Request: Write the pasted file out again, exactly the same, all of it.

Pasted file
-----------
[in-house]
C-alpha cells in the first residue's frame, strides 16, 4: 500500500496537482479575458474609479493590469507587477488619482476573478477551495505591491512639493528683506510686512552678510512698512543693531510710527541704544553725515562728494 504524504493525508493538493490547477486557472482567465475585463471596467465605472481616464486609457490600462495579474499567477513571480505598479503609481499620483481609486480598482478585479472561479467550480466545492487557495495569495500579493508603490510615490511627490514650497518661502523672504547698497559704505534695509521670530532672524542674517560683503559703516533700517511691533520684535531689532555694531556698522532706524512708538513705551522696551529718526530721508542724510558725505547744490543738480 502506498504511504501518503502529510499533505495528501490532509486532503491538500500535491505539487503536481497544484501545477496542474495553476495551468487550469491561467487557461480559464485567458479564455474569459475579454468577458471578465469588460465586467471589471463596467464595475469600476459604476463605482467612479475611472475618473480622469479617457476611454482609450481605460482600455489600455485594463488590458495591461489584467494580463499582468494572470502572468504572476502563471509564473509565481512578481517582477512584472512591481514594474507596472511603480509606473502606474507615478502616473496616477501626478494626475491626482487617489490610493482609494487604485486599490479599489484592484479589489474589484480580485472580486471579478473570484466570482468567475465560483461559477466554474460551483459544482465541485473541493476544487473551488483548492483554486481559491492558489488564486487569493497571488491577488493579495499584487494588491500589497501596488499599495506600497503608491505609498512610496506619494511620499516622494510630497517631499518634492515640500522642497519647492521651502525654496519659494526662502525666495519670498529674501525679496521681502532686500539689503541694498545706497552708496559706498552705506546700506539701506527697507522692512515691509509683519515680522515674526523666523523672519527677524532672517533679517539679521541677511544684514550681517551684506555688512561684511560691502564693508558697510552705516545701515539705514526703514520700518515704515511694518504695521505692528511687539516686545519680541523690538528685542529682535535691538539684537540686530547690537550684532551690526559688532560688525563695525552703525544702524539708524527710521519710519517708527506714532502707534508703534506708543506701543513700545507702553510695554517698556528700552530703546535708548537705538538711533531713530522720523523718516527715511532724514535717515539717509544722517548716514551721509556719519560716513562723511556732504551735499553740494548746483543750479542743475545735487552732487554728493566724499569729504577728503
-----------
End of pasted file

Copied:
[in-house]
C-alpha cells in the first residue's frame, strides 16, 4: 500500500496537482479575458474609479493590469507587477488619482476573478477551495505591491512639493528683506510686512552678510512698512543693531510710527541704544553725515562728494 504524504493525508493538493490547477486557472482567465475585463471596467465605472481616464486609457490600462495579474499567477513571480505598479503609481499620483481609486480598482478585479472561479467550480466545492487557495495569495500579493508603490510615490511627490514650497518661502523672504547698497559704505534695509521670530532672524542674517560683503559703516533700517511691533520684535531689532555694531556698522532706524512708538513705551522696551529718526530721508542724510558725505547744490543738480 502506498504511504501518503502529510499533505495528501490532509486532503491538500500535491505539487503536481497544484501545477496542474495553476495551468487550469491561467487557461480559464485567458479564455474569459475579454468577458471578465469588460465586467471589471463596467464595475469600476459604476463605482467612479475611472475618473480622469479617457476611454482609450481605460482600455489600455485594463488590458495591461489584467494580463499582468494572470502572468504572476502563471509564473509565481512578481517582477512584472512591481514594474507596472511603480509606473502606474507615478502616473496616477501626478494626475491626482487617489490610493482609494487604485486599490479599489484592484479589489474589484480580485472580486471579478473570484466570482468567475465560483461559477466554474460551483459544482465541485473541493476544487473551488483548492483554486481559491492558489488564486487569493497571488491577488493579495499584487494588491500589497501596488499599495506600497503608491505609498512610496506619494511620499516622494510630497517631499518634492515640500522642497519647492521651502525654496519659494526662502525666495519670498529674501525679496521681502532686500539689503541694498545706497552708496559706498552705506546700506539701506527697507522692512515691509509683519515680522515674526523666523523672519527677524532672517533679517539679521541677511544684514550681517551684506555688512561684511560691502564693508558697510552705516545701515539705514526703514520700518515704515511694518504695521505692528511687539516686545519680541523690538528685542529682535535691538539684537540686530547690537550684532551690526559688532560688525563695525552703525544702524539708524527710521519710519517708527506714532502707534508703534506708543506701543513700545507702553510695554517698556528700552530703546535708548537705538538711533531713530522720523523718516527715511532724514535717515539717509544722517548716514551721509556719519560716513562723511556732504551735499553740494548746483543750479542743475545735487552732487554728493566724499569729504577728503